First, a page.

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Wednesday, October 17, 2018

Opinion

Afro-Latinos: Fighting for a box in the 2020 census


The constant evolution of American cultures make it strange not to feel accepted in America’s new society, especially as it has become one of the most diverse nations. However, Afro-Latino Americans often find themselves excluded and feeling like the “others” when it comes to their two cultures.

Afro-Latino is a term defined as a “Latin American person of native Sub-Saharan African ancestry” and may also refer to “historical or cultural elements in Latin American thought to emanate from this community.”

Some Afro-Latinos feel they are viewed as outsiders because they are neither “black enough” nor “Hispanic enough,” and they are now seeking recognition, acceptance and an accurate count on the census. Petroleum engineering freshman and Afro-Latino Anthony Salcido said that this new generation of Hispanics possesses a lot of diversity.

“I feel like there is a lot diversity amongst the Hispanic culture. We are growing, gaining more respect and receiving recognition for our contribution to this nation,” Salcido said. “Of course, some people are still going to hold onto old traditions, but as the new generation, we are still going to continue to be diverse and move forward.”

Afro-Latinos are Americans just like everyone else, and they deserve to be represented on the census as much as any other race. Afro-Latinos must understand that there are many other combinations of ethnic groups not currently represented on the census.

Additionally, 6.2 percent of Americans defined themselves as “some other race” on the 2010 census. The majority were some type of Hispanic descent, but were not comfortable identifying as simply “Hispanic.”

According to LA Times, chief of the Bureau’s Racial Statistics Branch Nicholas Jones said that the 2020 census is considering a combined race and ethnicity option in which all race and Hispanic options would be in one place.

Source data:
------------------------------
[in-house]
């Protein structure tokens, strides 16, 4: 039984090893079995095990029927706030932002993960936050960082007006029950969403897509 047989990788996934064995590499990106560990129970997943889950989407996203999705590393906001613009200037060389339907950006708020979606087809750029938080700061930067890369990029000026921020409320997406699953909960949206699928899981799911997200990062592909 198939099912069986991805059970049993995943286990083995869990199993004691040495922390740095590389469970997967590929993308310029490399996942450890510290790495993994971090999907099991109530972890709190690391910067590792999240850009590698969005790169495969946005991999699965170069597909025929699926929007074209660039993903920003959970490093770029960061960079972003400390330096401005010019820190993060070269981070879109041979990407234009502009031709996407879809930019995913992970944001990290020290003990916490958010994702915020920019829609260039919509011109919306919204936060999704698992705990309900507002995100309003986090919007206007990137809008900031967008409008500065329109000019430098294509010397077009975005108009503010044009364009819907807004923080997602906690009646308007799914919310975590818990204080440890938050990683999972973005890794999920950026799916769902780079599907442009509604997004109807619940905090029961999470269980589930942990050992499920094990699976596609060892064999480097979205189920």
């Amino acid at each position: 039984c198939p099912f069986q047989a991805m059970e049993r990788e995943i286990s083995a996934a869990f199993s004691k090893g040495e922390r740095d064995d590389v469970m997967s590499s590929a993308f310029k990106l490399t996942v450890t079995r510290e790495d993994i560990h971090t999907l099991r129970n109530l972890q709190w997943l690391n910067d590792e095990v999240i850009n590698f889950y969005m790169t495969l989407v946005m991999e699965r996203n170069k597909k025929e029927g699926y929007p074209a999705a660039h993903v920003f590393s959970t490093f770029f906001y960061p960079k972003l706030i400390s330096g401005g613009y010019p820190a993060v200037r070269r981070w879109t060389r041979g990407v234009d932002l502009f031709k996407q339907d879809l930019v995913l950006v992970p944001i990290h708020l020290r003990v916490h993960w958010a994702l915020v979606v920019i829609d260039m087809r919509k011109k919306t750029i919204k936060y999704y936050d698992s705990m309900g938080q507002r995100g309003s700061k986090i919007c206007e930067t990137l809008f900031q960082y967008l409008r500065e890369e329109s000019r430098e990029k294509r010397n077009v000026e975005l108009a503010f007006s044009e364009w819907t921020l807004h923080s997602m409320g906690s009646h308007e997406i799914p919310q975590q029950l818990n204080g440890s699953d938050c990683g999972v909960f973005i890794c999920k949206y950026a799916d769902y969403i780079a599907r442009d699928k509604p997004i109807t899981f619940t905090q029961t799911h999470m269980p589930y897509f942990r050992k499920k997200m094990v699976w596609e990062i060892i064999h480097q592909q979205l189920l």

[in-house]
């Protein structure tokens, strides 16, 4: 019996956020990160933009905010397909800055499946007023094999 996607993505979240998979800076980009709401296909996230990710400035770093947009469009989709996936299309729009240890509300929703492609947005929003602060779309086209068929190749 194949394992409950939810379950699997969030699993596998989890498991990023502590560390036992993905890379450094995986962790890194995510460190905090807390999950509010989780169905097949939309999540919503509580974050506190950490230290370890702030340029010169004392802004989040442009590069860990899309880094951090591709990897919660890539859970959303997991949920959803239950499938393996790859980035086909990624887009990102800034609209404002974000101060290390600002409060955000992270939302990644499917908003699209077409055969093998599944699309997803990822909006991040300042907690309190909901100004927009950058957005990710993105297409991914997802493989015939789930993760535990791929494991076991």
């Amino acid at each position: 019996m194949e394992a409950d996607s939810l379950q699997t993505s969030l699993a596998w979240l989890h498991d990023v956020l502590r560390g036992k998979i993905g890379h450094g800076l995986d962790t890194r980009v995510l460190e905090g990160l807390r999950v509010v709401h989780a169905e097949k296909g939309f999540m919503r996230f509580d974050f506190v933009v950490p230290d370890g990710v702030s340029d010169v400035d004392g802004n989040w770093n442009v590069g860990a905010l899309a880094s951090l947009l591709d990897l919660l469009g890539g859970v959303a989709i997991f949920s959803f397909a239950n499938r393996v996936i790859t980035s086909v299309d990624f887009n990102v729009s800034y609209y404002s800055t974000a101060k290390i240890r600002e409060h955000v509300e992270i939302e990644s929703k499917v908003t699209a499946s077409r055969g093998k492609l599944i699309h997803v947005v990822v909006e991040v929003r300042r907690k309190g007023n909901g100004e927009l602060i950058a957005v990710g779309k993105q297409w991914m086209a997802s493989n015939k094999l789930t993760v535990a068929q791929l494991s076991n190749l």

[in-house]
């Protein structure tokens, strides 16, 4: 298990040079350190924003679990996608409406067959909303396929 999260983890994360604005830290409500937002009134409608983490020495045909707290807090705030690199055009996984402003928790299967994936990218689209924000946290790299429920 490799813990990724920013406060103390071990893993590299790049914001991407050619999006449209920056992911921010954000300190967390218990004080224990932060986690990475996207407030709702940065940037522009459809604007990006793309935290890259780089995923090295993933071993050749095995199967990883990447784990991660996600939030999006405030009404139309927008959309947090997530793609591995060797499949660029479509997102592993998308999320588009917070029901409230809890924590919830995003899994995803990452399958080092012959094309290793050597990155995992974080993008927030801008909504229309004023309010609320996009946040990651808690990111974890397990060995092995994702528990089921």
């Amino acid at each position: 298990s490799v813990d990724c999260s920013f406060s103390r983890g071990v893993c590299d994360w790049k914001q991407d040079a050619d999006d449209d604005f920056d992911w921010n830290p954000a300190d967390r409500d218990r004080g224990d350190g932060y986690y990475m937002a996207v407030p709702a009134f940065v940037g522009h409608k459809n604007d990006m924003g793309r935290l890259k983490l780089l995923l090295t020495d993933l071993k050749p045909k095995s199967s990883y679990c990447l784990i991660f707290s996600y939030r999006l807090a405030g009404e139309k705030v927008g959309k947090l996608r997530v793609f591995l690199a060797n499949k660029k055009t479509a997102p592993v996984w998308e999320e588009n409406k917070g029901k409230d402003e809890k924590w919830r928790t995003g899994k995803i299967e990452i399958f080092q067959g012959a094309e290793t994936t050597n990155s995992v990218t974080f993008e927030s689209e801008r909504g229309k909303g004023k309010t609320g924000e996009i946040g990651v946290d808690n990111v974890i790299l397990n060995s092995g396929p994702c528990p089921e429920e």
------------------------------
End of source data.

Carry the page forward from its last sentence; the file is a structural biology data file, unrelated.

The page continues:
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Ruthy Munoz said she went through an identity crisis at a young age because, with her darker complexion, she didn’t look like other Dominican girls she saw on television and the media.   |   Justin Tijerina/The Cougar

“The proposal to combine race and ethnicity under one Hispanic/Latino category is still controversial,” Jones said. “Some think it would make the census more accurate, while others think it’s a mistake to make “Hispanic” its own racial and ethnic category.”

On the 2010 census, there were six categories of race represented: White, Black or African American, American Indian or Alaska Native, Asian, Native Hawaiian or Other Pacific Islander and Some Other Race. Subcategories allowed people of Hispanic, Latino or Spanish descent to specify their origin. However, despite these extensive subcategories, some Hispanic people label themselves as “white” or “other” because they do not want to be labeled as Hispanic.

There are several different subcultures within the Hispanic race, and some would like to be identified as their subculture. Although, there are some who do prefer to be identified as Hispanic, such as Chinese studies and French language senior Ruthy Munoz, who is Dominican and does not identify herself as Afro-Latino but is sometimes mistaken as African-American.